The sinister value of a relatively large amount of arsenic — a lump the size of a pea is deadly — has been known since ancient times when some unscrupulous types rose to power and fortune by adding a dash of the colorless, odorless, tasteless substance to the food they fed their rivals.
It is the first-ever study of the effects of arsenic at levels between 5 ppb and 50 ppb and is viewed as important for establishing a scientifically-sound safe drinking water standard for arsenic.
www.nofluoride.com /union_leader_arsenic_dartmouth.htm   (710 words)

Evidence for a dose–response relationship between arsenic in drinking-water and risk for lung cancer was also observed in ecological studies in Taiwan and Argentina, in cohort studies in south-western and north-eastern Taiwan and Japan and in case–control studies in south-western Taiwan and Chile.
The recognition that arsenic was potentially carcinogenic arose from occurrences of skin cancer after ingestion of medicinal arsenic, arsenical pesticide residues and arsenic-contaminated drinking-water.
The 50% lethal dose of arsenic trioxide in mice by the oral route varies from 15 to 48 mg/kg bw, whereas the acute lethal dose in humans varies from 1 to 3 mg/kg bw.
www.inchem.org /documents/iarc/vol84/84-01-arsenic.html   (2374 words)

 Arsenic   (Site not responding. Last check: )
Arsenic is used in bronzing, pyrotechny, and for hardening and improving the sphericity of shot.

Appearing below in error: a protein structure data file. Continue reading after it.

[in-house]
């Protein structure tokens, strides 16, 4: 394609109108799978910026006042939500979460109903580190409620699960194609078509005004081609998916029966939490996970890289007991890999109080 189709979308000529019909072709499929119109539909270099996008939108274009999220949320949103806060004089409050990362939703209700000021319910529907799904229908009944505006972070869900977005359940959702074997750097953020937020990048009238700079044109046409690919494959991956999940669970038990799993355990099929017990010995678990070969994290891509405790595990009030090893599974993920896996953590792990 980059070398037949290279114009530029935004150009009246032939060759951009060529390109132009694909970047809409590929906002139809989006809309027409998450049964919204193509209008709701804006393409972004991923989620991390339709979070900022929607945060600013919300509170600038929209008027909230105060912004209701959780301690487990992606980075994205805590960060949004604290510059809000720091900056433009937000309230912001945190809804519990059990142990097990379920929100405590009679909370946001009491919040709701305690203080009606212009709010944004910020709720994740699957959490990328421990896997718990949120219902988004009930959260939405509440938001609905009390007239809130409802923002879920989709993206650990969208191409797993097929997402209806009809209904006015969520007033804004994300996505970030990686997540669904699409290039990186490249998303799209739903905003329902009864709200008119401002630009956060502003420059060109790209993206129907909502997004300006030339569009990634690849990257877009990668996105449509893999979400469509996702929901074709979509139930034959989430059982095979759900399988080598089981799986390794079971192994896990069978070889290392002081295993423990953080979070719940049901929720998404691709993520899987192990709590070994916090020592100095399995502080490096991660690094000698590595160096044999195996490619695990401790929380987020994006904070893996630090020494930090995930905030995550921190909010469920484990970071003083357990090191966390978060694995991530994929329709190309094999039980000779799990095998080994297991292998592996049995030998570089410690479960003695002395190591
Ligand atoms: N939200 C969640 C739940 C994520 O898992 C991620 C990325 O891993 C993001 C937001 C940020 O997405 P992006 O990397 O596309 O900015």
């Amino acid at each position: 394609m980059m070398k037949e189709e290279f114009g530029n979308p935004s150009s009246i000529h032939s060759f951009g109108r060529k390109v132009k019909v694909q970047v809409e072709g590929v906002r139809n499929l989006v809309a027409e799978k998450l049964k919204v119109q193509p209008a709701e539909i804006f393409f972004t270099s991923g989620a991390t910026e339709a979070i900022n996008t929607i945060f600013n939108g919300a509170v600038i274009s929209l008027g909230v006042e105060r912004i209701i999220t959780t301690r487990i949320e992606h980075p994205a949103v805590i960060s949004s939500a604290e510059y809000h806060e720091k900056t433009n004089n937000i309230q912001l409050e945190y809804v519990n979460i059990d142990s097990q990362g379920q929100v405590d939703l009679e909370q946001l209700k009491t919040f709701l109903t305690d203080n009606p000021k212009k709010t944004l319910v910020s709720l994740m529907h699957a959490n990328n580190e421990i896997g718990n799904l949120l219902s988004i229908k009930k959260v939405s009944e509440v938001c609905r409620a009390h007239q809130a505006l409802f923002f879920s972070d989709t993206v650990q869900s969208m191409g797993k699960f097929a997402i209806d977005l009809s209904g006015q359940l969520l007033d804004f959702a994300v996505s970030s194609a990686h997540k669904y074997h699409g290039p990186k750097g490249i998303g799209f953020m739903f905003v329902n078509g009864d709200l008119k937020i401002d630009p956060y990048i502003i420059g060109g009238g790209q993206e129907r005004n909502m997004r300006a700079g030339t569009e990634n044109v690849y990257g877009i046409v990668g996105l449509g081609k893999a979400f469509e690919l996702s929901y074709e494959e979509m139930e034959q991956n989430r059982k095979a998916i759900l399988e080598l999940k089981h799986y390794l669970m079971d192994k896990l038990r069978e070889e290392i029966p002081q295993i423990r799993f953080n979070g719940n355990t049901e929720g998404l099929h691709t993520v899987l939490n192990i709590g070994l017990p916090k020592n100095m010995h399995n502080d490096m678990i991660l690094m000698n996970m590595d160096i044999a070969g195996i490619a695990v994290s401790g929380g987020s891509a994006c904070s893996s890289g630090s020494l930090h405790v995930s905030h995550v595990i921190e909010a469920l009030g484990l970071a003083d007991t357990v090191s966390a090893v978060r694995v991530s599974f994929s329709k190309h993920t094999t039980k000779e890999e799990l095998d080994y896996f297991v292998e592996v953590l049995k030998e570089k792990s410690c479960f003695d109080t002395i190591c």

The most important compounds are white arsenic, the sulfide, Paris green, calcium arsenate, and lead arsenate; the last three have been used as agricultural insecticides and poisons.
Arsenic is finding increasing uses as a doping agent in solid-state devices such as transistors.
www.scescape.net /~woods/elements/arsenic.html   (196 words)

Arsenic embalming began as a sanitary practice and a practical means to preserve the body until burial or for transport.
A common effect of arsenic ingestion is irritation of the digestive tract, leading to pain, nausea, vomiting, and diarrhea.
Direct dermal contact with arsenic compounds may result in mild to severe irritation of the skin (dermatitis), as well as irritation to the mucous membranes of the eyes, nose, and throat.
www.waterindustry.org /arsenic-3.htm   (2095 words)

 The Inside Story: Arsenic
When it suits their purposes politically or in the media, the chemical industry has acknowledged that arsenic is extremely toxic and even offered it up as a red herring to put regulators and independent scientists off the trail of other toxic substances.
Arsenic is one of the few compounds besides vinyl chloride that causes angiosarcoma, a good indicator of arsenic's potent cancer causing properties.
Yet when the industry was faced with regulations to curb arsenic exposure in the workplace and the environment, the industry attempted to belittle the dangers of arsenic, criticizing scientific studies that the industry itself had commissioned which linked arsenic to cancer.